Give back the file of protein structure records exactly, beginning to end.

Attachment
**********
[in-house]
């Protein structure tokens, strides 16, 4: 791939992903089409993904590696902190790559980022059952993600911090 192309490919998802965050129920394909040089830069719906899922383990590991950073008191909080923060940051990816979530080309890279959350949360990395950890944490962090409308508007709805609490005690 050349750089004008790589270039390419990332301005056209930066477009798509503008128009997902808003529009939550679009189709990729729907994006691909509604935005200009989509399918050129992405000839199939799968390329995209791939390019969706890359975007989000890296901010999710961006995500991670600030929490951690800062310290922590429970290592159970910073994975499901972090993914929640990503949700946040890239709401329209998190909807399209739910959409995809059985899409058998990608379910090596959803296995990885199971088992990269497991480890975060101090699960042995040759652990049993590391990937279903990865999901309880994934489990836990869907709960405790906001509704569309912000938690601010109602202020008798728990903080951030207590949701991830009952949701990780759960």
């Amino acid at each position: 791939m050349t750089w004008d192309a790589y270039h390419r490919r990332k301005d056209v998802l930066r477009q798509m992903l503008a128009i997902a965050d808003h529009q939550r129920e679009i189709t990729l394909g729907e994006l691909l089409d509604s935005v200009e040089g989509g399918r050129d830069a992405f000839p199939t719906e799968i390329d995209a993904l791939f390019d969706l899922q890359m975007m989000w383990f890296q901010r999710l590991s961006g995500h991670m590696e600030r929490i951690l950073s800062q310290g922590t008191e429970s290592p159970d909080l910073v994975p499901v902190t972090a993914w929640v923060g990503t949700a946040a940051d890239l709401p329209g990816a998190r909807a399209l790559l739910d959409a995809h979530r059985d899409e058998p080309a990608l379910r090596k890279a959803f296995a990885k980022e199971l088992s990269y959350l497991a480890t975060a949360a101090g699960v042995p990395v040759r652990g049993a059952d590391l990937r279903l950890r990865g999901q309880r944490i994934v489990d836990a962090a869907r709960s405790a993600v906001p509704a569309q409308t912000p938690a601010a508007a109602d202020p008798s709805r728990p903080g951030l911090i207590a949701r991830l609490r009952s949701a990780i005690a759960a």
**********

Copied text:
[in-house]
């Protein structure tokens, strides 16, 4: 791939992903089409993904590696902190790559980022059952993600911090 192309490919998802965050129920394909040089830069719906899922383990590991950073008191909080923060940051990816979530080309890279959350949360990395950890944490962090409308508007709805609490005690 050349750089004008790589270039390419990332301005056209930066477009798509503008128009997902808003529009939550679009189709990729729907994006691909509604935005200009989509399918050129992405000839199939799968390329995209791939390019969706890359975007989000890296901010999710961006995500991670600030929490951690800062310290922590429970290592159970910073994975499901972090993914929640990503949700946040890239709401329209998190909807399209739910959409995809059985899409058998990608379910090596959803296995990885199971088992990269497991480890975060101090699960042995040759652990049993590391990937279903990865999901309880994934489990836990869907709960405790906001509704569309912000938690601010109602202020008798728990903080951030207590949701991830009952949701990780759960």
């Amino acid at each position: 791939m050349t750089w004008d192309a790589y270039h390419r490919r990332k301005d056209v998802l930066r477009q798509m992903l503008a128009i997902a965050d808003h529009q939550r129920e679009i189709t990729l394909g729907e994006l691909l089409d509604s935005v200009e040089g989509g399918r050129d830069a992405f000839p199939t719906e799968i390329d995209a993904l791939f390019d969706l899922q890359m975007m989000w383990f890296q901010r999710l590991s961006g995500h991670m590696e600030r929490i951690l950073s800062q310290g922590t008191e429970s290592p159970d909080l910073v994975p499901v902190t972090a993914w929640v923060g990503t949700a946040a940051d890239l709401p329209g990816a998190r909807a399209l790559l739910d959409a995809h979530r059985d899409e058998p080309a990608l379910r090596k890279a959803f296995a990885k980022e199971l088992s990269y959350l497991a480890t975060a949360a101090g699960v042995p990395v040759r652990g049993a059952d590391l990937r279903l950890r990865g999901q309880r944490i994934v489990d836990a962090a869907r709960s405790a993600v906001p509704a569309q409308t912000p938690a601010a508007a109602d202020p008798s709805r728990p903080g951030l911090i207590a949701r991830l609490r009952s949701a990780i005690a759960a």